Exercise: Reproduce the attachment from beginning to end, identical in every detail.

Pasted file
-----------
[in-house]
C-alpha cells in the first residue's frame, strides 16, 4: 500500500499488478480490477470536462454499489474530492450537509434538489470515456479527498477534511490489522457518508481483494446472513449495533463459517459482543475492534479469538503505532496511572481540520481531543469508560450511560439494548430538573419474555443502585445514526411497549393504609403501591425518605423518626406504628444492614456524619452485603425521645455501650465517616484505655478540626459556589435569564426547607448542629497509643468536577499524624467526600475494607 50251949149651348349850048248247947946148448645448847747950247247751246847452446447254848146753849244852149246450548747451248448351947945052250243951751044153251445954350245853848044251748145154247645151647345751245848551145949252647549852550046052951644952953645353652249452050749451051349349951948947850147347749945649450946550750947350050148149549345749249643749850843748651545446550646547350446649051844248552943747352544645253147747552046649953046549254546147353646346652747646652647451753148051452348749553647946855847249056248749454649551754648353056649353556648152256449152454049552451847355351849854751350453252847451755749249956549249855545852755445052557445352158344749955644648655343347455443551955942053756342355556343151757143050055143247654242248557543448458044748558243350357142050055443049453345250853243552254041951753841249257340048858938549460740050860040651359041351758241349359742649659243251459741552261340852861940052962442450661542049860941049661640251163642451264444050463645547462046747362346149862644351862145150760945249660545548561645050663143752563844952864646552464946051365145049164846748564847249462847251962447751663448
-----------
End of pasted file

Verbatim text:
[in-house]
C-alpha cells in the first residue's frame, strides 16, 4: 500500500499488478480490477470536462454499489474530492450537509434538489470515456479527498477534511490489522457518508481483494446472513449495533463459517459482543475492534479469538503505532496511572481540520481531543469508560450511560439494548430538573419474555443502585445514526411497549393504609403501591425518605423518626406504628444492614456524619452485603425521645455501650465517616484505655478540626459556589435569564426547607448542629497509643468536577499524624467526600475494607 50251949149651348349850048248247947946148448645448847747950247247751246847452446447254848146753849244852149246450548747451248448351947945052250243951751044153251445954350245853848044251748145154247645151647345751245848551145949252647549852550046052951644952953645353652249452050749451051349349951948947850147347749945649450946550750947350050148149549345749249643749850843748651545446550646547350446649051844248552943747352544645253147747552046649953046549254546147353646346652747646652647451753148051452348749553647946855847249056248749454649551754648353056649353556648152256449152454049552451847355351849854751350453252847451755749249956549249855545852755445052557445352158344749955644648655343347455443551955942053756342355556343151757143050055143247654242248557543448458044748558243350357142050055443049453345250853243552254041951753841249257340048858938549460740050860040651359041351758241349359742649659243251459741552261340852861940052962442450661542049860941049661640251163642451264444050463645547462046747362346149862644351862145150760945249660545548561645050663143752563844952864646552464946051365145049164846748564847249462847251962447751663448